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2024 USAID Symposium: Enhancing Online Safety for Children and Youth in the Asia Pacific Region

Posted on Mar 12, 2024

Amy Crocker, Head of Child Protection and Technology, explores the role of international organisations in balancing children’s right to protection and privacy online.

At the 2024 Protecting Children and Youth from Digital Harm Symposium organised by USAID, a panel discussion zoomed in on the role of international organisations in safeguarding children and youth in the Asia Pacific region from online threats while respecting their right to privacy. 

Amy Crocker, Head of Child Protection and Technology at ECPAT International, offered valuable insights into this complex issue, emphasising the need for common principles, a rights-based approach, and meaningful child participation. 

“We can’t solve all the issues in all countries with one simple approach. But it helps to have a shared understanding of the threats, risks, and harms that young people and children face so that we can think about a joined-up response.” 

Amy outlined three key principles that ECPAT deems crucial for protecting children in digital environments, starting with evidence-based advocacy. This involves leveraging data, knowledge, and grassroots voices in policy discussions, and engaging with governments and online service providers to bolster advocacy efforts. Advocating for meaningful child participation and amplifying the voices of children and young people emerged as another core principle, along with the importance of convening diverse stakeholders for open dialogue and collaboration. In the Asia Pacific region, characterised by its vast linguistic and cultural diversity, finding common ground is essential. Cross-cutting research initiatives, such as the collaboration between ECPAT, UNICEF, and Interpol in the Disrupting Harm project, help to shed light on both national differences and shared challenges. By recognising the interconnected nature of online threats and risks, stakeholders can work towards holistic solutions that address the multifaceted issues impacting children’s lives both online and offline. 

Encouraging a rights-based approach, Amy cited frameworks rooted in child rights, such as the UN Convention on the Rights of the Child and General Comment #25. These frameworks provide essential guidance in navigating the complex landscape of digital environments. Harmonised standards, although challenging to achieve in the Asia Pacific region due to the diversity of laws and cultures, can be approached more effectively through a child-rights perspective. By aligning with the principles outlined in the UNCRC and General Comment 25 on Children’s Rights in relation to the Digital Environment, stakeholders gain valuable guiding frameworks that prioritise the protection of children online, while ensuring all of their rights, including to access information, to have their voice heard, and to privacy.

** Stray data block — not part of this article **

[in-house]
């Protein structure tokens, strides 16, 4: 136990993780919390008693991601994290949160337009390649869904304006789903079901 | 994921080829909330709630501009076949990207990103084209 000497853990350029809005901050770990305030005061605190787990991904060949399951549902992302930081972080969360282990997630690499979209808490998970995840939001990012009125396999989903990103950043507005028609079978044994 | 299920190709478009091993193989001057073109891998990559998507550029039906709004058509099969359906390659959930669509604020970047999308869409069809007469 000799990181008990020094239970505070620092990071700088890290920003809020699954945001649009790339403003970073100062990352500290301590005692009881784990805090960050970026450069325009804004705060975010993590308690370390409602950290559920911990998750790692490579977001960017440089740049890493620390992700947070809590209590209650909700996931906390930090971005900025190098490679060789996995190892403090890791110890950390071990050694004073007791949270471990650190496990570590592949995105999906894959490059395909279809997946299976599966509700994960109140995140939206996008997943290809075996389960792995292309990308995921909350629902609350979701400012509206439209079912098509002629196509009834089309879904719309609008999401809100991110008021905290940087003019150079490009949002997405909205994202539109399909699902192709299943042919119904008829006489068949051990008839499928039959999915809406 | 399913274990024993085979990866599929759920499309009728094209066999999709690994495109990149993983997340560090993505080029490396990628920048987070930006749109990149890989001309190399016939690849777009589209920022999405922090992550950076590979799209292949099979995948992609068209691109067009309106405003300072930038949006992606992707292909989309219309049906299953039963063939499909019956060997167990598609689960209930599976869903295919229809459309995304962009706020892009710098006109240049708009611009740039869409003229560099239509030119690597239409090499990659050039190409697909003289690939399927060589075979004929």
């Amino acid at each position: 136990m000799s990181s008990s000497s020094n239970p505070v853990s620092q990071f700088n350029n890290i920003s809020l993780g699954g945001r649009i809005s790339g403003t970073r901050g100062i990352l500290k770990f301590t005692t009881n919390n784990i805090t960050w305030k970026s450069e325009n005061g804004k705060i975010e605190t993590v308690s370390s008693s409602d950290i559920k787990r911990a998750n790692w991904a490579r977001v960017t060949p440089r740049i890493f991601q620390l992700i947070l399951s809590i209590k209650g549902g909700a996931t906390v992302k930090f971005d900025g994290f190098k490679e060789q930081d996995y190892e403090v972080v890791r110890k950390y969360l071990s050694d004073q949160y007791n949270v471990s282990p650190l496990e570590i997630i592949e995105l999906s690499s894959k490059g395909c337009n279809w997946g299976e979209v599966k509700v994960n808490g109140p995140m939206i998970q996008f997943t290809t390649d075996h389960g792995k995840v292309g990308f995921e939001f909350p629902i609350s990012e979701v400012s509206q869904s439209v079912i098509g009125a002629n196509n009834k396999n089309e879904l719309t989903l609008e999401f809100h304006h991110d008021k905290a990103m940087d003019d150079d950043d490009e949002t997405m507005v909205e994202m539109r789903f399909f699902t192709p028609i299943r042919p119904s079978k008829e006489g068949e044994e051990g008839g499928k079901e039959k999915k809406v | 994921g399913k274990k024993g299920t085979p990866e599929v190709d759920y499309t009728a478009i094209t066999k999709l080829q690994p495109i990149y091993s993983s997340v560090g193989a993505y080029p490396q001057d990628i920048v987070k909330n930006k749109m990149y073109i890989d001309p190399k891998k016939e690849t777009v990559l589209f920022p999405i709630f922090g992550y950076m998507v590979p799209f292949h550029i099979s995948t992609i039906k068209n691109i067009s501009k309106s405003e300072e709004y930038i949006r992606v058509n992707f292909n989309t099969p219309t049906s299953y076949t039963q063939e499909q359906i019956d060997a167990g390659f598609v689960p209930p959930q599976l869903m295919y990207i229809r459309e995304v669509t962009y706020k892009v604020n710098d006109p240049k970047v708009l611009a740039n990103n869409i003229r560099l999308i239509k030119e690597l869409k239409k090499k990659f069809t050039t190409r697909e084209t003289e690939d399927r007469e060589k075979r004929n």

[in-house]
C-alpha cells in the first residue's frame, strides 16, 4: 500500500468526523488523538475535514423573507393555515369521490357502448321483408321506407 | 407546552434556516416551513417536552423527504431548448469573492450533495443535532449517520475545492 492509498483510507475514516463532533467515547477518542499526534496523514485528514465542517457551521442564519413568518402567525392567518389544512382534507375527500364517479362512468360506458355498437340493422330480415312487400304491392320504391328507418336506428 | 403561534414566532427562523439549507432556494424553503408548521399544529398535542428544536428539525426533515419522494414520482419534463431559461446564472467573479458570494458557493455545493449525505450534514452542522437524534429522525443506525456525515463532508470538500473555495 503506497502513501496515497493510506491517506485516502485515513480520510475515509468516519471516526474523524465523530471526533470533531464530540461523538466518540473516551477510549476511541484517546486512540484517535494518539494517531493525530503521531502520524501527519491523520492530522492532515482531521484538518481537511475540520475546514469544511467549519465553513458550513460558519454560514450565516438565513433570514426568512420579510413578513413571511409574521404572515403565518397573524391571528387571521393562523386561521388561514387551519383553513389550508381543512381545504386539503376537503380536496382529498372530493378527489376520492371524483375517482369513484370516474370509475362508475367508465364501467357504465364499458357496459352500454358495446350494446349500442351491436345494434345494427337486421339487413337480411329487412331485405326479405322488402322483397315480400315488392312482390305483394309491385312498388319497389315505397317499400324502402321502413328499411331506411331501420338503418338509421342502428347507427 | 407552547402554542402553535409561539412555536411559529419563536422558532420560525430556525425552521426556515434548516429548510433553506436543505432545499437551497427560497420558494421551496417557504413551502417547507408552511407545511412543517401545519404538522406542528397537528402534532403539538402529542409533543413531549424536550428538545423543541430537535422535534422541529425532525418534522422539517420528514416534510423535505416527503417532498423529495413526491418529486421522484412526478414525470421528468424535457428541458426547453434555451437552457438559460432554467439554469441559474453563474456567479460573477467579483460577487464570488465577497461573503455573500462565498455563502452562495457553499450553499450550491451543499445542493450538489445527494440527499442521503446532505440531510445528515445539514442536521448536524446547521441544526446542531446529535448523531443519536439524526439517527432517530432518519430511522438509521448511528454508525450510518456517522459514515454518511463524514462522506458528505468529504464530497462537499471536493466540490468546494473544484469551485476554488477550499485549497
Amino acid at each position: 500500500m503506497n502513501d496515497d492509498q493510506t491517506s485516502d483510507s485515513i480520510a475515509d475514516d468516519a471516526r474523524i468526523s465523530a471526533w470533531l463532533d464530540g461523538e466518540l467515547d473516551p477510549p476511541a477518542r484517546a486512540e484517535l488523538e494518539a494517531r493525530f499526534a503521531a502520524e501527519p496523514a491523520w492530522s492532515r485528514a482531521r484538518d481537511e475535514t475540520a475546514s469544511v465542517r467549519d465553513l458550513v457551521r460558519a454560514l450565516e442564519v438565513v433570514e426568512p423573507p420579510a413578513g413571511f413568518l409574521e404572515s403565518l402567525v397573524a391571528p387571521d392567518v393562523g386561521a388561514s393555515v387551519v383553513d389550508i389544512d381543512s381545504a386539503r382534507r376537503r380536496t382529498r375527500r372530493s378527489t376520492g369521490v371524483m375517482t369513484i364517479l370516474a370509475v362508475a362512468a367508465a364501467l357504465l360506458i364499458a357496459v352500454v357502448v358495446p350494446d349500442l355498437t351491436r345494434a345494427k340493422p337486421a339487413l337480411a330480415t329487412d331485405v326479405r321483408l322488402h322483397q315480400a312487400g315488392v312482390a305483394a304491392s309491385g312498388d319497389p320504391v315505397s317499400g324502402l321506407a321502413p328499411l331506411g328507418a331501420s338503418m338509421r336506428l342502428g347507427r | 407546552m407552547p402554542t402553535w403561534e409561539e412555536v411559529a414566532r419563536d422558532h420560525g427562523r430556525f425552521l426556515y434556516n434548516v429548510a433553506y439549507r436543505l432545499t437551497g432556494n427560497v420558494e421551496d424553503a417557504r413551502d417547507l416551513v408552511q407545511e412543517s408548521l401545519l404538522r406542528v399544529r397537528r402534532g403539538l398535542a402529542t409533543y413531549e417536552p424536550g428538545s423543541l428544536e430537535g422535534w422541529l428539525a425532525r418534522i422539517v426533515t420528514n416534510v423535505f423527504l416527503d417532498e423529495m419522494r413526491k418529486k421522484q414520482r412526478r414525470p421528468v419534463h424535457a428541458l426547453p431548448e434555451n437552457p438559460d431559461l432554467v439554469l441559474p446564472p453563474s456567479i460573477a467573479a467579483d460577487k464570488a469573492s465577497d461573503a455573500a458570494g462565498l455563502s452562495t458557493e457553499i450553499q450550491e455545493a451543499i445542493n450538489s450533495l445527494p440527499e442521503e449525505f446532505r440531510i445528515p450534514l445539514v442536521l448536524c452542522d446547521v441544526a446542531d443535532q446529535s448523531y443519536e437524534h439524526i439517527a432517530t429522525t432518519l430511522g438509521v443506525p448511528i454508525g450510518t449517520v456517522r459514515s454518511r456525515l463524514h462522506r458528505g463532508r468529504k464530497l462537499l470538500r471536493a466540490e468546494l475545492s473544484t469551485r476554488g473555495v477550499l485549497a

When considering the creation and implementation of harmonised standards in the Asia Pacific region, Amy noted that establishing basic principles and a level playing field would help to enhance an overall understanding of the issue and develop more effective solutions. Frameworks like regional plans – noting the Regional Plan of Action for Protection of Children from All Forms of Online Exploitation and Abuse in ASEAN (2021-2025) – and international guidance documents offer crucial guidance, along with voluntary principles and recommendations from the private sector. Ultimately, a rights-based approach and legal obligations are also necessary to ensure the protection of children and young people. While harmonisation remains a challenging goal, focusing on fundamental principles and collaborative efforts can pave the way forward. 

Click here to register and watch the full presentation.